Modern computers, both PCs and Macs, allow you to create different accounts for different users. If you’re the only person using a computer, why should you create more than one account? To be safe.
When you first set up your computer, it automatically created an account for you. If you left it like that, then every time you turn it on, it immediately puts you into that account.
There is a problem with that default account. It has administration privileges. That means that it is capable of making changes to any file on the computer, including the files used by the operating system.
If you get an evil program, like a computer virus, it is going to install itself by modifying the operating system files. Once that happens, you’re going to have a devil of a time getting rid of it.
What you should do is create a user account that does not have administration privileges and use that account for normal work. That way, no virus or other malicious program can wreck your computer.
Create a user account now. Immediately. Before you even finish reading this post.
On a Mac running OS X, go to the little “apple menu” in the upper left corner of the screen and select the item: “System Preferences…”. In the box that appears, select “Accounts”, the first icon on the fourth line. In the Accounts Box, click the lock to make changes (if necessary) and then click the plus sign right above it. A form will drop down asking for a name and password. Fill out the form with a name and password that you will remember. The most important thing on that form is that you select “Standard” for the New Account type.
On a PC running System 7, open the “Start Menu” by clicking on the Windows logo at the beginning of the task bar and select “Control Panel” from the list on the right side of the pop-up menu. In the Control Panel Box, select “User Accounts and Family Safety”, then select “Add or remove user accounts” to get the “Manage Accounts” box. Click on “Create a new account” and fill out the form to give it an account name that you will recognize (like your own name). Make sure that you select “Standard user” (the default) and not “Administrator”. After you have created the account, you can set a password in the Manage Accounts Box if you wish.
Other operating systems will have some similar way to do the same thing. Every general-purpose computer for several decades has the capability of supporting multiple accounts, some of which do not have administration privileges.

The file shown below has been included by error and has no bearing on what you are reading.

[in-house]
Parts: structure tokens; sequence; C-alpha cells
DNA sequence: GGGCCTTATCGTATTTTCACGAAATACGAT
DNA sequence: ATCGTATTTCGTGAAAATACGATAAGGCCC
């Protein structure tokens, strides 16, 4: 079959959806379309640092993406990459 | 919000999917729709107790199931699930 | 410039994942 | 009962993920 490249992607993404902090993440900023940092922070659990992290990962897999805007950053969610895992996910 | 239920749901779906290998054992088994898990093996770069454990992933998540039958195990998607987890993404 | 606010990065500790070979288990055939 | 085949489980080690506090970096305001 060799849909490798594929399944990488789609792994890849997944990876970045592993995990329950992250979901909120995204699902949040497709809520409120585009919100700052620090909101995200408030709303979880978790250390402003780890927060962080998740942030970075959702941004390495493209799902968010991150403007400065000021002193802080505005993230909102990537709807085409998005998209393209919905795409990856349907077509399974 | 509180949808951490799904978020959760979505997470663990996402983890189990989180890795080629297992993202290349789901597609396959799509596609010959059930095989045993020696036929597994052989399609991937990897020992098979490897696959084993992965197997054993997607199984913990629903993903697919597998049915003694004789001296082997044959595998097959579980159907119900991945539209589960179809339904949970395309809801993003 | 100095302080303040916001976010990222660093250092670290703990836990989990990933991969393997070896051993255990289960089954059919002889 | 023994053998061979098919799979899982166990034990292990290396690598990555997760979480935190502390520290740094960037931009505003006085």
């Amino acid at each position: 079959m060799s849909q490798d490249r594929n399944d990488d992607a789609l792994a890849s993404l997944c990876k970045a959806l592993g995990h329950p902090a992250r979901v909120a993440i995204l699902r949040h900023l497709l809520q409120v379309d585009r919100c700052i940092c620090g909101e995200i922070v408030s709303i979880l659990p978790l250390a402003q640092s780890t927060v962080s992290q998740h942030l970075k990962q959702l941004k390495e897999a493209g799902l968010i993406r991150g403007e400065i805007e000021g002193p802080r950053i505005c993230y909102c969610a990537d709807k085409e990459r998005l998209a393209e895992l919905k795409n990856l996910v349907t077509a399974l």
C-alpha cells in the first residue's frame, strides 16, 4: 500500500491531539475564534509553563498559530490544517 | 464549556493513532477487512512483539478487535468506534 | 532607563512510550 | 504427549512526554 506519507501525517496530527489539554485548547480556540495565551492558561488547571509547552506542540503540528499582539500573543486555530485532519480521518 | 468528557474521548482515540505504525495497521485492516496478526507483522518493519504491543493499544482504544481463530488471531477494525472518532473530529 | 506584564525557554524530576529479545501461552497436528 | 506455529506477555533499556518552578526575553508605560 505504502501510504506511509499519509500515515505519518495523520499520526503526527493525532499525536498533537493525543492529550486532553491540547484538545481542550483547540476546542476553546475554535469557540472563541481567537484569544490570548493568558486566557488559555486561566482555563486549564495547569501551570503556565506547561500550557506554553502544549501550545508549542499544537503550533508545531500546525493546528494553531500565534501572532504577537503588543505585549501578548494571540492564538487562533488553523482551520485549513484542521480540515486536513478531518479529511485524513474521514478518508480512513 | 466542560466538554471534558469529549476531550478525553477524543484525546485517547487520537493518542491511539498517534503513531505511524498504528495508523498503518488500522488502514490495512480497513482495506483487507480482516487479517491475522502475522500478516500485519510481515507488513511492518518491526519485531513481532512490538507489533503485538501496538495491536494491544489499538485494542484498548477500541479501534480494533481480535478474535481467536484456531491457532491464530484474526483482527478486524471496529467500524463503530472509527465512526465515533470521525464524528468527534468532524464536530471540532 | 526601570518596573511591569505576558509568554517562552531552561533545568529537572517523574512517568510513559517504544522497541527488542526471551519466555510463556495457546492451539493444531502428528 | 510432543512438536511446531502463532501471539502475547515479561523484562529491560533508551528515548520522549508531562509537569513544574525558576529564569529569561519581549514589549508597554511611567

Now that you have a proper user account (you have already done as instructed in the previous two paragraphs, right?) something different will happen the next time you turn on your computer. Instead of seeing your usual screen, you’ll get a list of two accounts. This time, and for almost all future times, click on the new, standard account. This is where you should be working.
The only time that you’ll log into your old administration account is when you are installing new software or managing your accounts.
The first thing that you’ll notice is that all your documents are gone. Don’t worry. They’re not really gone. They’re all in the administration account. You’re going to have to log into that account and copy the files over to your new account.
The easiest way to do this is to log into your administration account, copy your documents to a flash drive, log into your new user account and copy them back off the flash drive. You’ll be up and running in your new account in hardly any time at all.
Now what happens when you get a virus? You back up all of your documents to a flash drive or CD-ROM or external drive, then delete the files from the user account and delete the whole account using the same control panel that you used to create it. Presto! The virus will be gone. Follow the instructions above to create another, clean user account and you’ll be up and running again.
When I’m doing anything really dangerous, like surfing for porn (research for my own stories, of course) or downloading pirated books (I don’t get paid for my books, why should other authors?), I create a “sandbox” account that doesn’t have any of my own documents in it. That way, if I pick up a virus, I can delete the account without losing anything of my own.
You can have as many accounts on your computer as you wish. If you have more than one person using it (spouse, children, room-mates, co-workers) then every person should have their own account with only standard user privileges. That way, they can’t corrupt your files or wreck your computer.
As well, the single administration account should be protected with a password and only you and someone else you trust should know that password. I do not let my grown children know the passwords for the administration accounts on my computers. They are stored in a sealed envelope in my safe with instructions that it is not to be opened until after my death. My children complain bitterly that I’m not letting them install software that they downloaded from the web into my computer. That is exactly my intent. I turn a deaf ear to their complaints.